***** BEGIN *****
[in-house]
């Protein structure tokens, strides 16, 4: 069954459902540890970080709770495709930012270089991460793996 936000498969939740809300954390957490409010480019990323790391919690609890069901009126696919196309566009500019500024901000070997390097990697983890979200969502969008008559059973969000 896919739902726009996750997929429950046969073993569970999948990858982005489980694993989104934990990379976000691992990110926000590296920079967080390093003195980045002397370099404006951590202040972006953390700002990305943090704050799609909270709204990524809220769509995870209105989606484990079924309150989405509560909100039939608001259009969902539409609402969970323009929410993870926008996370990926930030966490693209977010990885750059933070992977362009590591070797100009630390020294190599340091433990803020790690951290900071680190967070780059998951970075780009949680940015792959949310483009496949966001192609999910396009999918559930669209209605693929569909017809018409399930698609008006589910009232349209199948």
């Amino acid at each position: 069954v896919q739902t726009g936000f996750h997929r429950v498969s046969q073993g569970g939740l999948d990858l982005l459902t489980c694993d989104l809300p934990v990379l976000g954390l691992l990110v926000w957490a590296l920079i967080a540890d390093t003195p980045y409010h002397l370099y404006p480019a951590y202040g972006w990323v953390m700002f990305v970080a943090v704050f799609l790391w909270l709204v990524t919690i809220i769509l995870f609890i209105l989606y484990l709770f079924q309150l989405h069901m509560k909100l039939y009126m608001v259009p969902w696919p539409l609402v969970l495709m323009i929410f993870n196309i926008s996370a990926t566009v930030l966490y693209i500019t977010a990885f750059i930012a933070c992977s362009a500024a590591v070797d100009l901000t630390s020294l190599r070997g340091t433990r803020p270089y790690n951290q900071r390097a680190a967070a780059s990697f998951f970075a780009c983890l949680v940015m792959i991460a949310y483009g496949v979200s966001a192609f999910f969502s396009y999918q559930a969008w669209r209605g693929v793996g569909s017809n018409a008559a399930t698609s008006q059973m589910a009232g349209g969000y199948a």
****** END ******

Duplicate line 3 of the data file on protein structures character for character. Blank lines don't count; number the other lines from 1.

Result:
């Amino acid at each position: 069954v896919q739902t726009g936000f996750h997929r429950v498969s046969q073993g569970g939740l999948d990858l982005l459902t489980c694993d989104l809300p934990v990379l976000g954390l691992l990110v926000w957490a590296l920079i967080a540890d390093t003195p980045y409010h002397l370099y404006p480019a951590y202040g972006w990323v953390m700002f990305v970080a943090v704050f799609l790391w909270l709204v990524t919690i809220i769509l995870f609890i209105l989606y484990l709770f079924q309150l989405h069901m509560k909100l039939y009126m608001v259009p969902w696919p539409l609402v969970l495709m323009i929410f993870n196309i926008s996370a990926t566009v930030l966490y693209i500019t977010a990885f750059i930012a933070c992977s362009a500024a590591v070797d100009l901000t630390s020294l190599r070997g340091t433990r803020p270089y790690n951290q900071r390097a680190a967070a780059s990697f998951f970075a780009c983890l949680v940015m792959i991460a949310y483009g496949v979200s966001a192609f999910f969502s396009y999918q559930a969008w669209r209605g693929v793996g569909s017809n018409a008559a399930t698609s008006q059973m589910a009232g349209g969000y199948a």